Pit Notes: Palace Coup

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Palace Coup

Randy Bernard personifies the visage of a rock star CEO. Youngish and handsome with a big, toothy smile who carries himself with healthy doses of confidence and folksiness, he possesses a certain charm that is hard to resist. You may not always agree with his message, but chances are you come away liking the man himself.

Many connected with the IZOD IndyCar Series – fans, track promoters, corporate sponsors, team owners, drivers and even somewhat cantankerous journalists covering the sport – feel this way about the former President and CEO who remains quite popular with the various factions that care deeply about North American open-wheel racing.

Unfortunately for Bernard's supporters, all of the goodwill he'd managed to create since being installed as its leader in February 2010 wasn't enough to keep him in his job after a group of disgruntled team owners successfully lobbied to have him removed in late October.

News of Bernard's decision to “step down,” as it was worded in a hastily-issued press release on a Sunday night caught many by surprise, myself included. In hindsight, rumours of Bernard's enemies within the paddock had consumed much of the 2012 season and several of the post-mortems in the days that followed suggested he was in trouble with some car owners as far back as late 2010.

The final month of Bernard's reign was a messy affair, kicking off with a 2013 schedule announcement featuring three doubleheaders at street circuit venues (Detroit, Houston and Toronto) that critics assailed as gimmicky and tipped the balance too much in the favour of non-ovals.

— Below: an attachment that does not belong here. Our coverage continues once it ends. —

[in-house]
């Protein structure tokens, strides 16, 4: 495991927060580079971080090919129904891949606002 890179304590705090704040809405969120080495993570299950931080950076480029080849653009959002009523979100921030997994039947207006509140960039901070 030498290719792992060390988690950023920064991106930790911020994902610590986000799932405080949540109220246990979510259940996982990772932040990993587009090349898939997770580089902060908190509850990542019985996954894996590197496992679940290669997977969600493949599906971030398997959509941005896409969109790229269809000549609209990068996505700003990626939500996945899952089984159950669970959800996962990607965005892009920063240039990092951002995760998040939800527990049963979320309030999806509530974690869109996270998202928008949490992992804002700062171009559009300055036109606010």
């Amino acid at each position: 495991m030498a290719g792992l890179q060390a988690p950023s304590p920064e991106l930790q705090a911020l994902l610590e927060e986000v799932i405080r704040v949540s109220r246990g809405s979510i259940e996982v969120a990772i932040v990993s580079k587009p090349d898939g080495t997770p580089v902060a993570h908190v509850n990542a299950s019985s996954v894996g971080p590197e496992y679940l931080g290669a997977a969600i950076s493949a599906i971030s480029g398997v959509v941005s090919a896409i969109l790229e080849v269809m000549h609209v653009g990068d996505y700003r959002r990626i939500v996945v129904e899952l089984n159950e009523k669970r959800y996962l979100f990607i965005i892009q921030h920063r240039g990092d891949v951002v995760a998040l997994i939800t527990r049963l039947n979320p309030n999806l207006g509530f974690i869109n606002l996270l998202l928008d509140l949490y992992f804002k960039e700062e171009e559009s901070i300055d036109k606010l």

At almost the exact same time, persistent rumours that IndyCar founder and former president and CEO Tony George (a known Bernard critic) is attempting to purchase the series from the Indianapolis Motor Speedway (IMS) begins to gather momentum.

Among those who are supposedly backing George's rearguard move are some of the same owners who are working to oust Bernard. George's pitch to the IMS board of directors (which has steadfastly maintained the series isn't for sale) ultimately fails, but it succeeds in drawing the board's attention to the unrest in the paddock and isolating Bernard, who proceeded to drop out of sight in the final weeks of his tenure.

So, what ultimately did Bernard in? A variety of festering issues all related to money – the cost of new cars and the parts needed to keep them running chief among them – and how much control the CEO has over the direction of the series.

In the face of mounting opposition and repeated rumours of his demise, Bernard remained defiant, stating he doesn't work for team owners, he answers to the IMS board. Besides, he could claim with some justification that he was largely responsible for the success of the new DW12 race car and the wildly entertaining season of racing it produced.

Be that as it may, the former CEO of the Professional Bull Riders learned a hard lesson about the brass knuckle politics that are as much a part of open-wheel racing as milk in victory lane at the Indianapolis 500. Team owners are notoriously hard to please and are often unwilling to bend to someone else's wishes – even if it comes from the sport's nominal leader – when they're convinced they're not being heard and it hurts their bottom line.

Wildly popular as he may be on the outside – especially among fans – Bernard found himself up against opposition that was not going to yield until he was forced out. And, while the series – now led by IMS president and CEO Jeff Belskus – has steadfastly maintained Bernard resigned, many believe he was fired.

With the help of executive search firm Boston Consulting, a committee has been struck by the IMS Board to help locate candidates to replace Bernard on a permanent basis, but no timeframe exists for the hire and no formal interviews had been conducted as of press time.

One thing seems fairly certain, however, now that the Bernard experiment has run its course. Whoever does succeed him won't be an outsider with no previous motorsports experience like he was. The team owners will want one of their own running the show next time around and it would be wrong to doubt their ability to make it happen.

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